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Information Spillovers from Protests Against Corporations: A Tale of Walmart and Target PowerPoint Presentation
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Information Spillovers from Protests Against Corporations: A Tale of Walmart and Target

Information Spillovers from Protests Against Corporations: A Tale of Walmart and Target

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Information Spillovers from Protests Against Corporations: A Tale of Walmart and Target

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  1. Information Spillovers from Protests Against Corporations: A Tale of Walmart and Target Lori Yue, HayagreevaRao, Paul Ingram

  2. Motivation • From 1998 to 2008, Walmart made 2,050 proposals, encountered 805 protests, and managed to open 1,234 stores. • Target floated 1,110 proposals, attracted only 74 protests, and was able to open 1,046 stores. • What explained the striking difference in the protest rates experienced by Walmart and Target?

  3. Popular Media’s Explanation • Walmart is a poster child of extreme capitalism • Target has a benevolent corporate image • Activists argue that Target is not really that different from Wal-Mart • Serres, 2005; Bustillo and Zimmerman, 2010 • A tough anti-union attitude • Wages and benefits mirror Walmart’s • Super Target has similar impacts as Walmart Supercenter • Walmart is a regular contributor to community causes • “Why is Walmart the bad guy?”

  4. A New Explanation: Information Spillover from Social Movement Activism • A framework with three parties: a first-mover (Walmart), a second-mover (Target), activists • Information asymmetries. Activism against the first-mover signals a community’s preference • Second-mover receives the signals and better positions itself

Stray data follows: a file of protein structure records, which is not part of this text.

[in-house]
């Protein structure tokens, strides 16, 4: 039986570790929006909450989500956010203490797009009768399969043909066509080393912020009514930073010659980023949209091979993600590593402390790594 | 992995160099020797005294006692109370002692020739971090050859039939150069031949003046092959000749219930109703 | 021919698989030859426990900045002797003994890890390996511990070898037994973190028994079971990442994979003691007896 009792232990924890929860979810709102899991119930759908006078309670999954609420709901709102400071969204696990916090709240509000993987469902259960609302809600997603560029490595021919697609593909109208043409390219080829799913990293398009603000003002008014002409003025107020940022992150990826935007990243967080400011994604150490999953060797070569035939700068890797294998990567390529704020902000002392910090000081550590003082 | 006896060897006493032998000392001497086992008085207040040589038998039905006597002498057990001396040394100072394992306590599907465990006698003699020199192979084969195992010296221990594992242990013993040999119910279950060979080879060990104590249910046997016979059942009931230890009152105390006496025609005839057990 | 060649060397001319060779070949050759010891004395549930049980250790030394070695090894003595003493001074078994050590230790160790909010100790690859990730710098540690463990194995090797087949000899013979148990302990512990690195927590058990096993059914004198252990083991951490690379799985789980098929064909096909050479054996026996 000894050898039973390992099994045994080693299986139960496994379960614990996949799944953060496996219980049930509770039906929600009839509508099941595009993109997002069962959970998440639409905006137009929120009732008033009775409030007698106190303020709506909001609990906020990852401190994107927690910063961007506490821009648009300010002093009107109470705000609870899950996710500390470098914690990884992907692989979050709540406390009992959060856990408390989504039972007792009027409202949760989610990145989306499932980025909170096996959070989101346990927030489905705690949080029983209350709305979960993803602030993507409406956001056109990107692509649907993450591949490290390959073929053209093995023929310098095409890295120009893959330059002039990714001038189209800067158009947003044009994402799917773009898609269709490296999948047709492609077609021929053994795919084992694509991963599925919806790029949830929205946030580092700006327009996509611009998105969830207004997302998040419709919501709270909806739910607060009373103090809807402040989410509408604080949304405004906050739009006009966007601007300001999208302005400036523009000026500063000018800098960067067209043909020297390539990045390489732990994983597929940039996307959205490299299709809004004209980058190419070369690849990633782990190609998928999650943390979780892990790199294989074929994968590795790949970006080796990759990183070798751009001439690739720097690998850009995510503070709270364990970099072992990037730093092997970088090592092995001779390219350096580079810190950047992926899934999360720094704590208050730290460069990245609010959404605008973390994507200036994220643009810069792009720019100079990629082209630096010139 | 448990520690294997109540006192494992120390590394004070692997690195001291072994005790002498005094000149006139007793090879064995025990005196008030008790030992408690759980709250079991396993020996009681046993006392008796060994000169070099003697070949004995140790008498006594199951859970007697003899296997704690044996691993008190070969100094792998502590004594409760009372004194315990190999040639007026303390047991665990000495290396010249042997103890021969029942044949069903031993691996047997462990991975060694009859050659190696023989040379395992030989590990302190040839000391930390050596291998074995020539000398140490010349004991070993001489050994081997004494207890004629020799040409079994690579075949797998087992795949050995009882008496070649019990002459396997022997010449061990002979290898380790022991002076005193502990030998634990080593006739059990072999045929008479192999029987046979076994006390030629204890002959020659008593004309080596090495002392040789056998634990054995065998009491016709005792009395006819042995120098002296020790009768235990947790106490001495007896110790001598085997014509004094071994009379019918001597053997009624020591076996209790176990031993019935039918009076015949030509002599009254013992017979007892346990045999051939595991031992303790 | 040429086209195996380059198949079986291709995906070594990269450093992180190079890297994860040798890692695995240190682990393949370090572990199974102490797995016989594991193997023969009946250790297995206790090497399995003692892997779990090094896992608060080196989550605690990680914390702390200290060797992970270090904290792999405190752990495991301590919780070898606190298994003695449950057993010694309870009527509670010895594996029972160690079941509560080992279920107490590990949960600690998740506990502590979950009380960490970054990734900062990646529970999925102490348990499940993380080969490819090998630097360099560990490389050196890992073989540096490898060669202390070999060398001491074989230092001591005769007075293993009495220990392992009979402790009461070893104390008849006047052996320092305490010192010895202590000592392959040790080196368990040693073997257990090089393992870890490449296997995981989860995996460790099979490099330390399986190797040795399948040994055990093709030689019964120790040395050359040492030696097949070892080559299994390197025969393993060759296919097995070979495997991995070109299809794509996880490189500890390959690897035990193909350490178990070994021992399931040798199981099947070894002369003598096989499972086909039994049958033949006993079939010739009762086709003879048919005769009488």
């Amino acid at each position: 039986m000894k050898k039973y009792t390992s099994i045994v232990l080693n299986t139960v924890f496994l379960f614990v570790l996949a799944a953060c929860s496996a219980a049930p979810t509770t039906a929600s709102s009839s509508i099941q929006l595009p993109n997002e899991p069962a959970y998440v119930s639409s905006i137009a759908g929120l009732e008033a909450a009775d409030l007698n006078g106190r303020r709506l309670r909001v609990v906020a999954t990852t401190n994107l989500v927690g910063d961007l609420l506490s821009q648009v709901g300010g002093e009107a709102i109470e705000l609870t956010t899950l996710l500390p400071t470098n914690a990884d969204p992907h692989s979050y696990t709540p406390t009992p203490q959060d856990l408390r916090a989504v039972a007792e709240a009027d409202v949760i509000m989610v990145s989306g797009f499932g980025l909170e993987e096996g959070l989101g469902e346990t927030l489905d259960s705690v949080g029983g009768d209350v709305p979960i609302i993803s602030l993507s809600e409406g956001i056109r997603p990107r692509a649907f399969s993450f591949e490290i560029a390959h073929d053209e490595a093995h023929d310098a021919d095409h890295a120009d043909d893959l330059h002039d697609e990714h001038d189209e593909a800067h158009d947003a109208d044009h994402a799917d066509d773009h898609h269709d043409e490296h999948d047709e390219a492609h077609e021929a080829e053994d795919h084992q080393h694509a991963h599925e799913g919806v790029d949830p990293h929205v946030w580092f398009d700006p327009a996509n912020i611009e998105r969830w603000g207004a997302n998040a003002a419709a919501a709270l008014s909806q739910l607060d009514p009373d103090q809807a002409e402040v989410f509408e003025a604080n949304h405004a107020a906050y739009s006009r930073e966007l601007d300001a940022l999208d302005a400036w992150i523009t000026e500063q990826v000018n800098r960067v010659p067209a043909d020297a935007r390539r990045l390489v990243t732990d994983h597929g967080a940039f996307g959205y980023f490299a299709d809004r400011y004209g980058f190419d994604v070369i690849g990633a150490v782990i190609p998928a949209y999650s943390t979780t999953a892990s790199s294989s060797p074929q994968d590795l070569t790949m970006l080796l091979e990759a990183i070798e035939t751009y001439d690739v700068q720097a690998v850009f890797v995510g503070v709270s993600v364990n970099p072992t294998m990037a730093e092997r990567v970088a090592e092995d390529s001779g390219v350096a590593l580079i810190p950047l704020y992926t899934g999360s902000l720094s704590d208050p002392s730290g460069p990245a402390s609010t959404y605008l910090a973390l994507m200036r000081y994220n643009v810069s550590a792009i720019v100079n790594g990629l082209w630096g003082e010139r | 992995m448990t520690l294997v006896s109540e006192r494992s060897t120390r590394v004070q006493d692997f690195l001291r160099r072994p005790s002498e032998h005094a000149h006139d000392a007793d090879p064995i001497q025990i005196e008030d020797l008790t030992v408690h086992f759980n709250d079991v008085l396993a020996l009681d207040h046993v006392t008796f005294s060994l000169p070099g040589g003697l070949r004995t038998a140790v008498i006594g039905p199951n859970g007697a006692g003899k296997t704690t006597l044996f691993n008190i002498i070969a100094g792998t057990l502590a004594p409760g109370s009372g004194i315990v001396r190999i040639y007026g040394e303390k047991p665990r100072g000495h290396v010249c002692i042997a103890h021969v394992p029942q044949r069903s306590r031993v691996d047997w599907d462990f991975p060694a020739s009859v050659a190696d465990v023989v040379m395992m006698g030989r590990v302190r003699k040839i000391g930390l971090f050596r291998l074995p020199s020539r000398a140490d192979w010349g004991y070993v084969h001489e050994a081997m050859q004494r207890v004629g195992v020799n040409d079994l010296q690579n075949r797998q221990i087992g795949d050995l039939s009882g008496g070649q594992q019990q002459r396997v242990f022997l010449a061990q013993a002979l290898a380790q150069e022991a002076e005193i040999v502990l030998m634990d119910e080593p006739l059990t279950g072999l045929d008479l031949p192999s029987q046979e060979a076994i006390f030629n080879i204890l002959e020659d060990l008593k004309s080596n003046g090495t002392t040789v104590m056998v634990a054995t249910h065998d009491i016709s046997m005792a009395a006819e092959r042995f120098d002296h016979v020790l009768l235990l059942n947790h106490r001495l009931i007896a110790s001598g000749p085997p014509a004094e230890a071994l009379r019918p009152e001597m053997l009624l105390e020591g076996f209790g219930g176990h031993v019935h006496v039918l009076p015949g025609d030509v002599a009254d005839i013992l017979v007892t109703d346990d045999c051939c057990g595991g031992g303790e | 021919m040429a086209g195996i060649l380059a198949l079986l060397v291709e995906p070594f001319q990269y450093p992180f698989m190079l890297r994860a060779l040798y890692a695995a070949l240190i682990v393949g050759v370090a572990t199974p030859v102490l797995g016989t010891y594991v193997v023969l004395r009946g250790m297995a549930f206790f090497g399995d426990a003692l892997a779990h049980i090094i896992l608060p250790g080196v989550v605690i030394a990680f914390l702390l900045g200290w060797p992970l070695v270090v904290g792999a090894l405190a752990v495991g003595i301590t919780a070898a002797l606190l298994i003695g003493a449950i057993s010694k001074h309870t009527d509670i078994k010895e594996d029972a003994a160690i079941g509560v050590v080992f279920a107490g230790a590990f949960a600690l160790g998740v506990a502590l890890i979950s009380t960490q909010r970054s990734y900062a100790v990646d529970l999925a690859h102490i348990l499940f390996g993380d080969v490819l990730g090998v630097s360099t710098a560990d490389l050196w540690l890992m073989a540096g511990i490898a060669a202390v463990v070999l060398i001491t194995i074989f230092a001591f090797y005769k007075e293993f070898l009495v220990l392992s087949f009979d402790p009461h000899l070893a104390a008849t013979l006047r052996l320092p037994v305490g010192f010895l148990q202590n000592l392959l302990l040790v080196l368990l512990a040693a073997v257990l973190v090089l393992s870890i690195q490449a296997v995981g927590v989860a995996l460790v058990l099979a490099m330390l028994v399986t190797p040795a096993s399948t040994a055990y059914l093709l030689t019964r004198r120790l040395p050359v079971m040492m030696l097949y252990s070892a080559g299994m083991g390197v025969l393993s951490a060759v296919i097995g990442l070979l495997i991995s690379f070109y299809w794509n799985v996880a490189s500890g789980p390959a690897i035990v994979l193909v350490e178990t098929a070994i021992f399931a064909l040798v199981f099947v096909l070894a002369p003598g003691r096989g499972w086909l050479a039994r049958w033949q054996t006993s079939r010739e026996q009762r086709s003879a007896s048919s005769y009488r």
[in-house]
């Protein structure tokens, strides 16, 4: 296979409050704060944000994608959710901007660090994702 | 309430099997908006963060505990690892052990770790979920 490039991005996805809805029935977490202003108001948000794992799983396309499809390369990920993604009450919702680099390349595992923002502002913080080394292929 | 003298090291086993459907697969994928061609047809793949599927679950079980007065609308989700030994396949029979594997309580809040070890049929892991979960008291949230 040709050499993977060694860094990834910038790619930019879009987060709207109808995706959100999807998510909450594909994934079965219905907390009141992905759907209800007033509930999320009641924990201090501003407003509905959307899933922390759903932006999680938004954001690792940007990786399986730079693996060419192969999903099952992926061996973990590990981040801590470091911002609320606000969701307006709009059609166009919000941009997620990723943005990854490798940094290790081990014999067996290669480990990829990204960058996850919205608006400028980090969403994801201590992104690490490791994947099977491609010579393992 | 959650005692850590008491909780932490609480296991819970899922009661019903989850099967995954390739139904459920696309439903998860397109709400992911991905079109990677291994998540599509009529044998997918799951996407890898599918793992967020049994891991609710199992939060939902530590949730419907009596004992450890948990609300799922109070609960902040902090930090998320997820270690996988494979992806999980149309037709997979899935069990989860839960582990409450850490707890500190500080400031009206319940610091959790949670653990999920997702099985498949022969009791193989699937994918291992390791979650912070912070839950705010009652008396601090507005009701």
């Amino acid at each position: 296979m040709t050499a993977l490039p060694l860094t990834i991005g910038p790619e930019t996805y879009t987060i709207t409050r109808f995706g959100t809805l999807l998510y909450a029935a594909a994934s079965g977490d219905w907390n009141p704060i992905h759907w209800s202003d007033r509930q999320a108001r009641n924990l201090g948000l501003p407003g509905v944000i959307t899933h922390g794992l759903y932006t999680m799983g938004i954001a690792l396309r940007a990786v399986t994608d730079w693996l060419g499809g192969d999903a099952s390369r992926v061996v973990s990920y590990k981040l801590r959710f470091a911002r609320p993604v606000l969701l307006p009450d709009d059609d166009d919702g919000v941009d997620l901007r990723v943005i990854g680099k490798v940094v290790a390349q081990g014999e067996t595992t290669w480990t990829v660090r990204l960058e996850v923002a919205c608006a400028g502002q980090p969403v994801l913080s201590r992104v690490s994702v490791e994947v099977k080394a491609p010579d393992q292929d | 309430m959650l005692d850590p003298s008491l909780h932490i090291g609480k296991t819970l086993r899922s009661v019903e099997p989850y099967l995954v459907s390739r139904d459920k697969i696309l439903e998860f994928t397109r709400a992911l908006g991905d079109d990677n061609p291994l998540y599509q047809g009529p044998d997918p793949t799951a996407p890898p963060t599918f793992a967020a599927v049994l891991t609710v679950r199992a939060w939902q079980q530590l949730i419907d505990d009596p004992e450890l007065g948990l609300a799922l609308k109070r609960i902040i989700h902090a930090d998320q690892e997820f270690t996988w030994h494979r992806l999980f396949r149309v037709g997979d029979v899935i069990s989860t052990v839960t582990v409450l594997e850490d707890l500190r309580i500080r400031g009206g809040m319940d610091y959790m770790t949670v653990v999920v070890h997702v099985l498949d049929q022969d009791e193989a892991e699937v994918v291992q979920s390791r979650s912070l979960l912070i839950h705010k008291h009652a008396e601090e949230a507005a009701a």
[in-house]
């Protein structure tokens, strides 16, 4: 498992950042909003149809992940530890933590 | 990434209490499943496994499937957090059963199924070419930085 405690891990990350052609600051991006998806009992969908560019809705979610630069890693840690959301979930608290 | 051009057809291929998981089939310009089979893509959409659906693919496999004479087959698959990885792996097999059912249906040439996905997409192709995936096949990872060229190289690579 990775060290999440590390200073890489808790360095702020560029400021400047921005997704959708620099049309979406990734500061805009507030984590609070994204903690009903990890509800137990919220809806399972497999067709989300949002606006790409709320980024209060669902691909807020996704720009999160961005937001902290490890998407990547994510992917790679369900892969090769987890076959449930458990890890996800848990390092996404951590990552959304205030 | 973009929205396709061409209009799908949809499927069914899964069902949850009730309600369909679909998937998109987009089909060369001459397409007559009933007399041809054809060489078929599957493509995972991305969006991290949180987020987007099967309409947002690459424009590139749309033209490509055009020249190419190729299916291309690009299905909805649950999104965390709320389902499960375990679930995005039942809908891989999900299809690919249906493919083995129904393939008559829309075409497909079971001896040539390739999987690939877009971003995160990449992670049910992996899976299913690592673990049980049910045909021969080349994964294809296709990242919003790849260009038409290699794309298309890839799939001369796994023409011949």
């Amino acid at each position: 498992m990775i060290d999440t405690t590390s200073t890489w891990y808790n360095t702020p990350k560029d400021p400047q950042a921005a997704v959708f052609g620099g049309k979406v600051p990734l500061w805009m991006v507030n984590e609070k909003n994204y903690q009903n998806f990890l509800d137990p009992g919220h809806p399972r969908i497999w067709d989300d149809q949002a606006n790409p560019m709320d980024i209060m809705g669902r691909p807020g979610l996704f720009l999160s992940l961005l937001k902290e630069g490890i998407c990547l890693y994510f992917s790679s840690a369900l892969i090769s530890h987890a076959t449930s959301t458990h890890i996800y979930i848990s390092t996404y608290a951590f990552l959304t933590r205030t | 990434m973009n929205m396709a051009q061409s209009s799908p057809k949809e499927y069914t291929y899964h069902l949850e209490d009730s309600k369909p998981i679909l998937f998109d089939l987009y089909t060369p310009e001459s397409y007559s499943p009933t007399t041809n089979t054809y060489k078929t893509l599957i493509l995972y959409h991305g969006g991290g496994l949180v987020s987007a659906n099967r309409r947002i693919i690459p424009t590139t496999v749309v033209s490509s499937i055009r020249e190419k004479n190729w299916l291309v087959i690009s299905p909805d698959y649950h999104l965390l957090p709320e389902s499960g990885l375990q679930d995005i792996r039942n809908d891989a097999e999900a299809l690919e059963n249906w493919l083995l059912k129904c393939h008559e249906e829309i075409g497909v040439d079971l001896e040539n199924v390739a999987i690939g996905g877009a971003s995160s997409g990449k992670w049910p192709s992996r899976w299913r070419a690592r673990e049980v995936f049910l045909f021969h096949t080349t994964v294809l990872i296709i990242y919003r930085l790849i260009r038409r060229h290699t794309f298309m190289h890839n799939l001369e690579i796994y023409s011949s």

5. Walmart and Target Store Location, Before 1998 2322 Walmart stores 764 Target stores

  6. Walmart and Target Store Opening: 1998-2008 1311 Walmart in triangles 1004 Target in dots

  7. Hypotheses • H1: Protest events against Walmart have a curvilinear (+,-) relationship with Target’s entry. • H2: Walmart’swithdrawals due to protests have a curvilinear (+,-) relationship with Target’s entry. • H3: Walmart’s successes in overcoming activists have a positive relationship with Target’s entry.

  8. Data and Methods • Data: All the 25,375 places in the U.S. from 1998 to 2008. Due to the creation of time-lagged variables, the sample used in the final estimation include all the years from 2001 to 2008. • Store Proposal and Protest: A media search from 1998 to 2008 using the Lexis-Nexis, the America’s News, and the Sprawl-Busters databases. Matched with a list of Walmart/Target store openings from 1998 to 2010.

  9. Variables • Dependent Variable: A dummy variable to indicate whether Target proposed to open a new store in a place in a year • Independent Variables: • Anti-Walmart protest • Walmart’s withdraw due to protest • Walmart’s success despite protest • Control Variables: Community characteristics (population, income per capita, unemployment, urban, race, and region), political ideology (Pro Democrat, hazard of institutional escalation ), organization of mobilization (anti-Target protests, union, church, Main Street Program) ; retail economy (distance to Target d.c., Wal-Mart and Target stores within 5 miles); the effect of media (media’s attention, unfavorable editorials)

  10. Estimation • Problem: Unobserved heterogeneities that simultaneously affect Walmart’s proposal (Y1), anti-Walmartprotests (Y2), Walmart’s withdrawals (Y3), and Target’s entry (Y4) • Solution: Conditional Mixed Process (CMP) Model (Roodman, 2011)

  11. Estimated Probability of Target’s Entry with 95% Confidence Interval Walmart’sWithdrawl Due to Protest

  12. Estimated Probability of Target’s Entry with 95% Confidence Interval Walmart’sSuccess Despite Protest

  13. Discussion & Conclusion • Theoretical Contribution • The literature on private politics has emphasized the direct effect of protests on their intended opponent, and overlooked information spillovers from protests. • We distinguished between two types of spillovers, one type produced by the incidence of protest and a second type from a targeted firm’s response. • We contribute to the strategy literature on market entry by showing second-movers benefit from a first-mover’s exposure to protests. • For organizational learning, we show that social movement activism constitutes another form of information spillover between organizations. • Extension & Revision-mechanism & market size